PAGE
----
Around the globe, various types of forest machinery are employed to conduct fully mechanized ground-based timber harvesting. In the Pacific Northwest, the whole-tree harvesting method remains dominant. While machine-integrated sensors provide accurate productivity information in the cut-to-length harvesting method, productivity is more complicated to determine in whole-tree harvesting. This literature review compiles and analyses the existing evidence on productivity studies of feller–bunchers and feller–directors in a systematic manner and identifies the factors influencing machine productivity. The study indicates that most of the previous research was conducted in North America, particularly in Canada. It was also found that a considerable portion of the literature lacked statistical analysis. Piece size, slope, and silvicultural treatment were the most commonly studied productivity-influencing factors among the results. Although there is already a general understanding of the most important factors influencing the productivity of feller–bunchers and feller–directors, there is still a lack of accurate measurement and isolation of individual factors to facilitate accurate productivity prediction. Further research is needed for the development of systems that use integrated sensors capable of estimating machine productivity. Updated productivity models will optimize harvesting operations, identify bottlenecks, and allow for the development of best practices.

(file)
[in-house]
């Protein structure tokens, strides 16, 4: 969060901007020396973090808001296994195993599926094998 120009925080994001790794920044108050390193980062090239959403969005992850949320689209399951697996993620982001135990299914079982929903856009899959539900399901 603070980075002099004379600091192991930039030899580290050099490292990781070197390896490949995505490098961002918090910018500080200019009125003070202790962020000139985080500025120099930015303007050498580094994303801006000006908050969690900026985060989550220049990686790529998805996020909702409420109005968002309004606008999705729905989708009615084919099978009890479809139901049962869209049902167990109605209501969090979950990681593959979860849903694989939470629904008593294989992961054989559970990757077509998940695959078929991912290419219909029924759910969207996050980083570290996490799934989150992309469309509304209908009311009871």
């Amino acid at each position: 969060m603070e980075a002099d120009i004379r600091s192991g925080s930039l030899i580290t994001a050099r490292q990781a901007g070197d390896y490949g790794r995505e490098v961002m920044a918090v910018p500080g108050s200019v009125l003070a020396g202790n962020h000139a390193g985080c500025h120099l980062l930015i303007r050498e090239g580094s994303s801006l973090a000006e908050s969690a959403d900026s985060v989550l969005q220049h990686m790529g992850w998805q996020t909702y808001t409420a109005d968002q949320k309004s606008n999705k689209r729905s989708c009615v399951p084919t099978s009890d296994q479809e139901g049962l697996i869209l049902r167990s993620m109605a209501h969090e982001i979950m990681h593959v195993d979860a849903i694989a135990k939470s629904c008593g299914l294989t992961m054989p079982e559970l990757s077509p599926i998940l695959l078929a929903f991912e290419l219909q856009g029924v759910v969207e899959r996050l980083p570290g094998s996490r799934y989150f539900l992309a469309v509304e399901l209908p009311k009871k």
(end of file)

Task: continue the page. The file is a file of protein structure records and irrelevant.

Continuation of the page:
Key factors influencing productivity of whole-tree ground-based felling equipment commonly used in the pacific northwest

Mologni O.
Conceptualization
;
Grigolato S.
Writing – Original Draft Preparation
;
2022

Abstract

Around the globe, various types of forest machinery are employed to conduct fully mechanized ground-based timber harvesting. In the Pacific Northwest, the whole-tree harvesting method remains dominant. While machine-integrated sensors provide accurate productivity information in the cut-to-length harvesting method, productivity is more complicated to determine in whole-tree harvesting. This literature review compiles and analyses the existing evidence on productivity studies of feller–bunchers and feller–directors in a systematic manner and identifies the factors influencing machine productivity. The study indicates that most of the previous research was conducted in North America, particularly in Canada. It was also found that a considerable portion of the literature lacked statistical analysis. Piece size, slope, and silvicultural treatment were the most commonly studied productivity-influencing factors among the results. Although there is already a general understanding of the most important factors influencing the productivity of feller–bunchers and feller–directors, there is still a lack of accurate measurement and isolation of individual factors to facilitate accurate productivity prediction. Further research is needed for the development of systems that use integrated sensors capable of estimating machine productivity. Updated productivity models will optimize harvesting operations, identify bottlenecks, and allow for the development of best practices.
File in questo prodotto:
File Dimensione Formato  
cjfr-2021-0266 (3).pdf

non disponibili

Descrizione: articolo
Tipologia: Published (publisher's version)
Licenza: Accesso privato - non pubblico
Dimensione 1.44 MB
Formato Adobe PDF
1.44 MB Adobe PDF Visualizza/Apri   Richiedi una copia
Pubblicazioni consigliate

I documenti in IRIS sono protetti da copyright e tutti i diritti sono riservati, salvo diversa indicazione.

Utilizza questo identificativo per citare o creare un link a questo documento: https://hdl.handle.net/11577/3452331
Citazioni
  • ???jsp.display-item.citation.pmc??? ND
  • Scopus 4
  • ???jsp.display-item.citation.isi??? 3
social impact